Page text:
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Unformatted text preview: ch methodology has its own worksheet for value
calculations which looks to the “Input” worksheet. However, the “Units of Activity” worksheet has an
input area where you can put monthly or annual activities in and get the proper results. This makes the
discussion comparable since, if you input values on the “Input” worksheet, all the methods will portray
values based on the same inputs in their own methodology.
There are some assumptions imposed on these sheets. There are no asset that have a life greater than
40 years and the units of activities will be fully depreciated through the number of activities within 40
years of acquisition. StraightLine Depreciation
The straightline depreciation concept is handled through the “SLN” formula of Excel. The formula is
“=SLN(cost, salvage value, life).” Since each period’s depreciation is the same value, this is a simple
formula for Excel. This formula is shown in use on the StraightLine worksheet of the “Depreciation”
data file. In the “Depreciation” data file the “StraightLine” worksheet receives its inputs from the “Input”
worksheet. The example takes advantage of absolute references and embedded formulas to generate the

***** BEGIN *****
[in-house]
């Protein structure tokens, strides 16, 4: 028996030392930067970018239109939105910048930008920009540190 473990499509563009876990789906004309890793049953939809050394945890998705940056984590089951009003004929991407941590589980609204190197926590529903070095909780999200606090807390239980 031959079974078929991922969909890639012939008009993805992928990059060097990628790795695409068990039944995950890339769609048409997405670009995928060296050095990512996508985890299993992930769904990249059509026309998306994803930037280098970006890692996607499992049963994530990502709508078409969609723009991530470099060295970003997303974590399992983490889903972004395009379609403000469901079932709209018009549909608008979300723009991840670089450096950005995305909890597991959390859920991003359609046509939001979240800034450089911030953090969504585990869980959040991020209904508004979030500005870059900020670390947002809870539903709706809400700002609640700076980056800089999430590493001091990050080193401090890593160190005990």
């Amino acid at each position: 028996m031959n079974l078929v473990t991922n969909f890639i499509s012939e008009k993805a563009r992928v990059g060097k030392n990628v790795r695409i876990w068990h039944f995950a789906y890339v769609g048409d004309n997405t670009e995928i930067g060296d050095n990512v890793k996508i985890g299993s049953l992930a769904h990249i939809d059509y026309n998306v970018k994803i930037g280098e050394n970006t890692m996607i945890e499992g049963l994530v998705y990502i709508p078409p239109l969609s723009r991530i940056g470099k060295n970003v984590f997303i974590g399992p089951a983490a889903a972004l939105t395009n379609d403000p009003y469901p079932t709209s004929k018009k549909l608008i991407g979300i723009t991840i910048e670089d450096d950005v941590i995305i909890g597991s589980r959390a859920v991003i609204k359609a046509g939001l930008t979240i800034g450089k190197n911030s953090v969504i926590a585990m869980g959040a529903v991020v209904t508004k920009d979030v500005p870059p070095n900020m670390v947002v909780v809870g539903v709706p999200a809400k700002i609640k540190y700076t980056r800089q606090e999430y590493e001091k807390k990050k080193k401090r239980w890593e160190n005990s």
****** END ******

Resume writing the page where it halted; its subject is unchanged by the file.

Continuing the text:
period expense per month for the life of the asset, the accumulated depreciation to date, and the book
value of the asset at the end of each period. The straightline depreciation formula of Excel is found under
the financial category and requires asset cost, asset salvage value, and life. Remember that Excel will not Chapter 14, Page 89
accept commas or dollar signs within formulas. The formulas in the “Depreciation” data file utilize “Look
To” and “Absolute References” extensively. The life must be in the same factor or terms that you wish to
record the depreciation in. If you record depreciation monthly, state the life in months, if you record
depreciation quarterly, state the life in quarters, if you record depreciation annually, state the life in years.
For an asset with a cost of $2,4...
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 Fall '10
 Ullmann
 Accounting

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